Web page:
Cultural power in international TV format markets
Moran, Albert & Keane, Michael A. (2006) Cultural power in international TV format markets. Continuum: Journal of Media and Cultural Studies, 20(1), pp. 71-86.
A recent volume on international television is instructive in pinpointing the strengths and shortcomings of research on the matter of globalization and media (Elasmar, 2003). Announcing a paradigm shift, the editor sees the collection of essays breaking with an older model of cultural imperialism in favour of a more diverse understanding of the influence and effects of TV programmes imported from elsewhere, most especially the United States (Elasmer, 2003, pp. 1–16). Hence, instead of a totalizing perception of the impact of TV programming, as had been implicitly advanced in a series of studies beginning with the famous UNESCO-sponsored international TV programme traffic study (Nordenstreng & Varis, 1974), the book is concerned to suggest that a more nuanced reading of a global situation is necessary. Audience studies at the level of the nation-state are an important addition in the new paradigm shift (cf. Gage, 1996; Held et al., 1999; Degnbol-Martinussen, 2002). However, this is by no means any kind of dramatic reconfiguration of the field. After all, Tomlinson’s 1991 critique of the cultural imperialism approach had already suggested that that route to the study of international TV was a dead end (Tomlinson, 1998). In any case, even in 1983, Nordenstreng and Varis had advised of the need for important qualifications to the apparent picture of a one-way flow of TV programming (Nordenstreng & Varis, 1983, pp. 115–132). Likewise, in 1996, Sinclair, Jacka and Cunningham had also stressed the need for a more nuanced understanding of the impact of international TV programming exports by scrutinizing the interplay of these with home-grown industries in terms of different regions and territories across the globe (Sinclair et al., 1996). Given these precedents, it is difficult to imagine what the new paradigm is that is being advanced in the volume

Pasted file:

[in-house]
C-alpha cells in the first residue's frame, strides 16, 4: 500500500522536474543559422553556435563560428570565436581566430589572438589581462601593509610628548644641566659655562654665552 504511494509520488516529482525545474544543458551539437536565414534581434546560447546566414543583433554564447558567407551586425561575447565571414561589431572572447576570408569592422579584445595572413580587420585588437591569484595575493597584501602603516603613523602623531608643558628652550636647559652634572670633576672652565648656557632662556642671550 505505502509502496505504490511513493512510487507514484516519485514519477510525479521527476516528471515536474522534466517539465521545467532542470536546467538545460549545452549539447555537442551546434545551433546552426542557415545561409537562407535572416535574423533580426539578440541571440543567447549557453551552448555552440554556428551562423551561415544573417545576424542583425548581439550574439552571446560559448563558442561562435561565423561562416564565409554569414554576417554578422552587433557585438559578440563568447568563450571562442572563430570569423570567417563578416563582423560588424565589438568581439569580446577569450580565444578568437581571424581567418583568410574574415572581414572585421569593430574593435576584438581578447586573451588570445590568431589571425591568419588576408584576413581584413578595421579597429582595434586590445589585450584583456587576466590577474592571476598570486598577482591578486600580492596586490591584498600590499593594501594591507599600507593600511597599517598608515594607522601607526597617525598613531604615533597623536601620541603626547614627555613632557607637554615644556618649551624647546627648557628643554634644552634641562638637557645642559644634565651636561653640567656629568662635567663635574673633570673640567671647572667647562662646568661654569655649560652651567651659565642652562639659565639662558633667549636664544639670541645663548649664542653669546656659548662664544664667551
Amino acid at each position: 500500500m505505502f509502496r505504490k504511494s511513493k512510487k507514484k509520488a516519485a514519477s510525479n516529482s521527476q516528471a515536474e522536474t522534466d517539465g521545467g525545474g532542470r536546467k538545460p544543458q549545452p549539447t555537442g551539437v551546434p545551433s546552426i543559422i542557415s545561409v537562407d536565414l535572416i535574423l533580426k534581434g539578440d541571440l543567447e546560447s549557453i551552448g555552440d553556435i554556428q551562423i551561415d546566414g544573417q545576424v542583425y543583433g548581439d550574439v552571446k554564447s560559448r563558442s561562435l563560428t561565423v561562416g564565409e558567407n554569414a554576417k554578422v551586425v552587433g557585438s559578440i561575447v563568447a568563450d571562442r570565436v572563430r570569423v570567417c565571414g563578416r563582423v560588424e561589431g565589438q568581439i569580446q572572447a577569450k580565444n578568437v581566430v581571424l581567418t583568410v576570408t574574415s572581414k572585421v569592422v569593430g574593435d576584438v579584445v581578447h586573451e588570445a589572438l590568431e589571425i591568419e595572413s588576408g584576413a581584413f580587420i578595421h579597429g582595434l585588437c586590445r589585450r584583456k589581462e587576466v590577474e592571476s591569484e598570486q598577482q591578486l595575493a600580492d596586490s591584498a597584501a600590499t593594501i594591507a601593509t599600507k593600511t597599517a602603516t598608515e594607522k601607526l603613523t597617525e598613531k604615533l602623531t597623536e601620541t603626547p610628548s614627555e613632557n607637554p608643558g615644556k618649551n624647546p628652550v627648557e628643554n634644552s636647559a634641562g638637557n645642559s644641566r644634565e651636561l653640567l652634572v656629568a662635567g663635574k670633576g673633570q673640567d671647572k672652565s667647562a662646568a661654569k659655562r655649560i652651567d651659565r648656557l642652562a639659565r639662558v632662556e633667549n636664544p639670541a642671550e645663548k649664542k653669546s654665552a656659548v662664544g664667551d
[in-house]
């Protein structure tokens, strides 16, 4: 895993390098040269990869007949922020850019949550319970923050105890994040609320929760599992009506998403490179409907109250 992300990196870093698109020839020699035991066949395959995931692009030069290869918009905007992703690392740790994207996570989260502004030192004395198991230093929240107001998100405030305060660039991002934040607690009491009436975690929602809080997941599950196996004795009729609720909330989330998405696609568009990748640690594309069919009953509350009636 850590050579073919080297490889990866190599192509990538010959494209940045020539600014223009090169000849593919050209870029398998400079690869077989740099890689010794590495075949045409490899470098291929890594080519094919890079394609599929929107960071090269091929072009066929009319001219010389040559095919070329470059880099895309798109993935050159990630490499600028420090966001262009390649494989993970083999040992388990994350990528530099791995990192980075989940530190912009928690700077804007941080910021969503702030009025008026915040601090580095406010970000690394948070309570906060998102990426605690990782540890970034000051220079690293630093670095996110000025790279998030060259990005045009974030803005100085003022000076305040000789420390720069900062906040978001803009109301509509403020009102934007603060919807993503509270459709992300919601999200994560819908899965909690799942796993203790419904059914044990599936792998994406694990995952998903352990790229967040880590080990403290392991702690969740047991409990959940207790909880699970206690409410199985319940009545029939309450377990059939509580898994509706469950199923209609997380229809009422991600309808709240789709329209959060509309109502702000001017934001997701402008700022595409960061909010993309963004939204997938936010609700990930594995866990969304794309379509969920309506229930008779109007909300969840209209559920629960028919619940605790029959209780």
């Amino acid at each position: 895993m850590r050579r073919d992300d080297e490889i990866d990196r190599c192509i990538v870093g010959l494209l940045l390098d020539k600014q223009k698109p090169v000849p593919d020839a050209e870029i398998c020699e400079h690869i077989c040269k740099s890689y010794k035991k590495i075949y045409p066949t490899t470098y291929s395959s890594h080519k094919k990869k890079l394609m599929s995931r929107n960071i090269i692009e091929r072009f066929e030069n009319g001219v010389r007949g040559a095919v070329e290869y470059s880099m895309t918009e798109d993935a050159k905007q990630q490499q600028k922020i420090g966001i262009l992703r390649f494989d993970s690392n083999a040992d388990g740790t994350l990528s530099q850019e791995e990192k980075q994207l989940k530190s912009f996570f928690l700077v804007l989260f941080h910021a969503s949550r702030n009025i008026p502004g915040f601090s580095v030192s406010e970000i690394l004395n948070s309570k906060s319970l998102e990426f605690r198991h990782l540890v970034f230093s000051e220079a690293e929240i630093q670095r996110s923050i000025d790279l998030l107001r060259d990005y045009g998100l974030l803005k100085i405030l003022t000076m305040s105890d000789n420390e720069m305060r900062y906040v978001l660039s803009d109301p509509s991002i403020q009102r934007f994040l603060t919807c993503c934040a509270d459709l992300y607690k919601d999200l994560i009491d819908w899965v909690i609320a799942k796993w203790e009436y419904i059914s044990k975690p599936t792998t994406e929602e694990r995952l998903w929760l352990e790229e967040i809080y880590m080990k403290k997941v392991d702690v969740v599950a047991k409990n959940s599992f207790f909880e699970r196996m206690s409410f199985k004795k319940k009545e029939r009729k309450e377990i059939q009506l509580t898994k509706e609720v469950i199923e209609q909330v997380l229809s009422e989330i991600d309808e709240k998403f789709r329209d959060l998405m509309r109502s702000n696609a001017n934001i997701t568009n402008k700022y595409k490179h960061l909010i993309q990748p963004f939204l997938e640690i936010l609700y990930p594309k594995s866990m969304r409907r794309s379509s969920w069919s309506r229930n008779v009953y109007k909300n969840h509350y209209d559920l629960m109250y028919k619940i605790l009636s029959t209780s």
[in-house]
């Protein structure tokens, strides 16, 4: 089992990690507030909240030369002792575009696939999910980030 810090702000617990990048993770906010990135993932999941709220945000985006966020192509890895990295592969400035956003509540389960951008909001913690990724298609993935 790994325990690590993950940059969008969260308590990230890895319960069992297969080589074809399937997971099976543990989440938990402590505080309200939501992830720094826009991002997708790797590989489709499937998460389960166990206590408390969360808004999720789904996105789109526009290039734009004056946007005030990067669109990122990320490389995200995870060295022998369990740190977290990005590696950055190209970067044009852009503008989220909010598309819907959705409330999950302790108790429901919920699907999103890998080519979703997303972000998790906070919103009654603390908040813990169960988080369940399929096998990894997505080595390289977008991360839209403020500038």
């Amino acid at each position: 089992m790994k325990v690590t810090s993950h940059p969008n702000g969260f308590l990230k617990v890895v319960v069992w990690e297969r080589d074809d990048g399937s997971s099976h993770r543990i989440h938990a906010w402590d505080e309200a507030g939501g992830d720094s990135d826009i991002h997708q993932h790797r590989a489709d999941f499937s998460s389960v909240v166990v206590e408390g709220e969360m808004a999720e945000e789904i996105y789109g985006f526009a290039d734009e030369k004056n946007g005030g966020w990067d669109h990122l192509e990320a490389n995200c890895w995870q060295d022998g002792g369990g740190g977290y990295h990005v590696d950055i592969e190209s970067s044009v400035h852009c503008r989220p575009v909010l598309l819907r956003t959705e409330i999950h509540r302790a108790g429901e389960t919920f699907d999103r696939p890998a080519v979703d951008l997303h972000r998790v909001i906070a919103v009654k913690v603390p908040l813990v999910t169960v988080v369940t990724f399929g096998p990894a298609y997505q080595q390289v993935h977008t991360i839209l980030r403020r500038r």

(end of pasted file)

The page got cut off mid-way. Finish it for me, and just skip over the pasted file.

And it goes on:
Citation countsare sourced monthly fromand citation databases.
These databases contain citations from different subsets of available publications and different time periods and thus the citation count from each is usually different. Some works are not in either database and no count is displayed. Scopus includes citations from articles published in 1996 onwards, and Web of Science generally from 1980 onwards.
Citations counts from theindexing service can be viewed at the linked Google Scholar™ search.
|Item Type:||Journal Article|
|Keywords:||Globalization, TV markets, Formats, Audio-Visual Media|
|Subjects:||Australian and New Zealand Standard Research Classification > LANGUAGES COMMUNICATION AND CULTURE (200000) > COMMUNICATION AND MEDIA STUDIES (200100)|
Australian and New Zealand Standard Research Classification > LANGUAGES COMMUNICATION AND CULTURE (200000) > CULTURAL STUDIES (200200)
Australian and New Zealand Standard Research Classification > STUDIES IN CREATIVE ARTS AND WRITING (190000) > FILM TELEVISION AND DIGITAL MEDIA (190200)
|Divisions:||Current > QUT Faculties and Divisions > Creative Industries Faculty|
|Copyright Owner:||Copyright 2006 Taylor and Francis|
|Deposited On:||18 Mar 2009 15:19|
|Last Modified:||29 Feb 2012 23:26|
Repository Staff Only: item control page